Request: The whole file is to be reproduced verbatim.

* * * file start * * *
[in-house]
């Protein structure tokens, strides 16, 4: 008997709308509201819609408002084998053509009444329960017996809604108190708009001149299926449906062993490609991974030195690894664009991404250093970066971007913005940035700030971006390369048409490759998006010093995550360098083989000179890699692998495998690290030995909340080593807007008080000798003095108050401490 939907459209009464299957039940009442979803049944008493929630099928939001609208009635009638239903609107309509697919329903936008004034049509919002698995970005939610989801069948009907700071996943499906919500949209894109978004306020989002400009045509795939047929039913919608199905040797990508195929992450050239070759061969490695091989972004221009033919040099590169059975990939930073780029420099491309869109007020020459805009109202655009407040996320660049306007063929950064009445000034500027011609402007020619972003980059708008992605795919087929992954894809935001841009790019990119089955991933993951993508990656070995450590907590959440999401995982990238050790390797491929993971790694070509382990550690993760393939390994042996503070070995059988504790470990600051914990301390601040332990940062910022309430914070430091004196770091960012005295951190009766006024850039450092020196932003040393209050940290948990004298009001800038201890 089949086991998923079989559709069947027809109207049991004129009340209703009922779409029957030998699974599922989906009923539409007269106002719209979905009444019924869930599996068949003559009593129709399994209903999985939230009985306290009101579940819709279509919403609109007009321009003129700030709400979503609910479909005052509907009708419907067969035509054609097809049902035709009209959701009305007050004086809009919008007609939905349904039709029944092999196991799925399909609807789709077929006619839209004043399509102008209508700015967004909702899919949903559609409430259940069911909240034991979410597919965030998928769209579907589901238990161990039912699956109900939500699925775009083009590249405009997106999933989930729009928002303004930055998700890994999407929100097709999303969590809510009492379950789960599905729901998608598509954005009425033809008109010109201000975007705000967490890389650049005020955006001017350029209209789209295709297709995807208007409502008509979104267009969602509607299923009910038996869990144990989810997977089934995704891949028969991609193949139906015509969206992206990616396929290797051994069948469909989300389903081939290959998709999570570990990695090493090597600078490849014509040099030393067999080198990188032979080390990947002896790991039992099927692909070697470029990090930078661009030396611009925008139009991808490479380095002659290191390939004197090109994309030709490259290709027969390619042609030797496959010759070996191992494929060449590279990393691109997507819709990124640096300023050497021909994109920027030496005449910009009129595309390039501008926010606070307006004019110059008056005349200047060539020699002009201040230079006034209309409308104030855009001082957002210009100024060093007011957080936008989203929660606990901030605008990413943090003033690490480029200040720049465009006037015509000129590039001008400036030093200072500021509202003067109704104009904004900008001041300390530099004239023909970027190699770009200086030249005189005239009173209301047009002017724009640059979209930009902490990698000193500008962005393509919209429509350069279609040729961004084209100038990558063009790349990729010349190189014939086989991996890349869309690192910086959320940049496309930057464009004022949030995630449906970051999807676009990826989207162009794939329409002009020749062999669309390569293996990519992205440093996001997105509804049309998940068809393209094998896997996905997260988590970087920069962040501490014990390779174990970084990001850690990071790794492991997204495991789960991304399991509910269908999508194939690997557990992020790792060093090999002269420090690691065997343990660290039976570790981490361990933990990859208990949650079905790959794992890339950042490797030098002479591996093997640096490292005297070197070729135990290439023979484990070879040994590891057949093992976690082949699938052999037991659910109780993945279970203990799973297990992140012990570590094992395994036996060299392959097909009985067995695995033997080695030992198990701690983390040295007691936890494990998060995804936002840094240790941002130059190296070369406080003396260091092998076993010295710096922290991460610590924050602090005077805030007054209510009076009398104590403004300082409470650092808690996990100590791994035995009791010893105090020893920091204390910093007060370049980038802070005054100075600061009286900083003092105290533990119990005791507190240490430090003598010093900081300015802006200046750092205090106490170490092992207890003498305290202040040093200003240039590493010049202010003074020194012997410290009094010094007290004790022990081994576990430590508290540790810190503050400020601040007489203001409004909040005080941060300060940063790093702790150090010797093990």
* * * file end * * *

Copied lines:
[in-house]
């Protein structure tokens, strides 16, 4: 008997709308509201819609408002084998053509009444329960017996809604108190708009001149299926449906062993490609991974030195690894664009991404250093970066971007913005940035700030971006390369048409490759998006010093995550360098083989000179890699692998495998690290030995909340080593807007008080000798003095108050401490 939907459209009464299957039940009442979803049944008493929630099928939001609208009635009638239903609107309509697919329903936008004034049509919002698995970005939610989801069948009907700071996943499906919500949209894109978004306020989002400009045509795939047929039913919608199905040797990508195929992450050239070759061969490695091989972004221009033919040099590169059975990939930073780029420099491309869109007020020459805009109202655009407040996320660049306007063929950064009445000034500027011609402007020619972003980059708008992605795919087929992954894809935001841009790019990119089955991933993951993508990656070995450590907590959440999401995982990238050790390797491929993971790694070509382990550690993760393939390994042996503070070995059988504790470990600051914990301390601040332990940062910022309430914070430091004196770091960012005295951190009766006024850039450092020196932003040393209050940290948990004298009001800038201890 089949086991998923079989559709069947027809109207049991004129009340209703009922779409029957030998699974599922989906009923539409007269106002719209979905009444019924869930599996068949003559009593129709399994209903999985939230009985306290009101579940819709279509919403609109007009321009003129700030709400979503609910479909005052509907009708419907067969035509054609097809049902035709009209959701009305007050004086809009919008007609939905349904039709029944092999196991799925399909609807789709077929006619839209004043399509102008209508700015967004909702899919949903559609409430259940069911909240034991979410597919965030998928769209579907589901238990161990039912699956109900939500699925775009083009590249405009997106999933989930729009928002303004930055998700890994999407929100097709999303969590809510009492379950789960599905729901998608598509954005009425033809008109010109201000975007705000967490890389650049005020955006001017350029209209789209295709297709995807208007409502008509979104267009969602509607299923009910038996869990144990989810997977089934995704891949028969991609193949139906015509969206992206990616396929290797051994069948469909989300389903081939290959998709999570570990990695090493090597600078490849014509040099030393067999080198990188032979080390990947002896790991039992099927692909070697470029990090930078661009030396611009925008139009991808490479380095002659290191390939004197090109994309030709490259290709027969390619042609030797496959010759070996191992494929060449590279990393691109997507819709990124640096300023050497021909994109920027030496005449910009009129595309390039501008926010606070307006004019110059008056005349200047060539020699002009201040230079006034209309409308104030855009001082957002210009100024060093007011957080936008989203929660606990901030605008990413943090003033690490480029200040720049465009006037015509000129590039001008400036030093200072500021509202003067109704104009904004900008001041300390530099004239023909970027190699770009200086030249005189005239009173209301047009002017724009640059979209930009902490990698000193500008962005393509919209429509350069279609040729961004084209100038990558063009790349990729010349190189014939086989991996890349869309690192910086959320940049496309930057464009004022949030995630449906970051999807676009990826989207162009794939329409002009020749062999669309390569293996990519992205440093996001997105509804049309998940068809393209094998896997996905997260988590970087920069962040501490014990390779174990970084990001850690990071790794492991997204495991789960991304399991509910269908999508194939690997557990992020790792060093090999002269420090690691065997343990660290039976570790981490361990933990990859208990949650079905790959794992890339950042490797030098002479591996093997640096490292005297070197070729135990290439023979484990070879040994590891057949093992976690082949699938052999037991659910109780993945279970203990799973297990992140012990570590094992395994036996060299392959097909009985067995695995033997080695030992198990701690983390040295007691936890494990998060995804936002840094240790941002130059190296070369406080003396260091092998076993010295710096922290991460610590924050602090005077805030007054209510009076009398104590403004300082409470650092808690996990100590791994035995009791010893105090020893920091204390910093007060370049980038802070005054100075600061009286900083003092105290533990119990005791507190240490430090003598010093900081300015802006200046750092205090106490170490092992207890003498305290202040040093200003240039590493010049202010003074020194012997410290009094010094007290004790022990081994576990430590508290540790810190503050400020601040007489203001409004909040005080941060300060940063790093702790150090010797093990």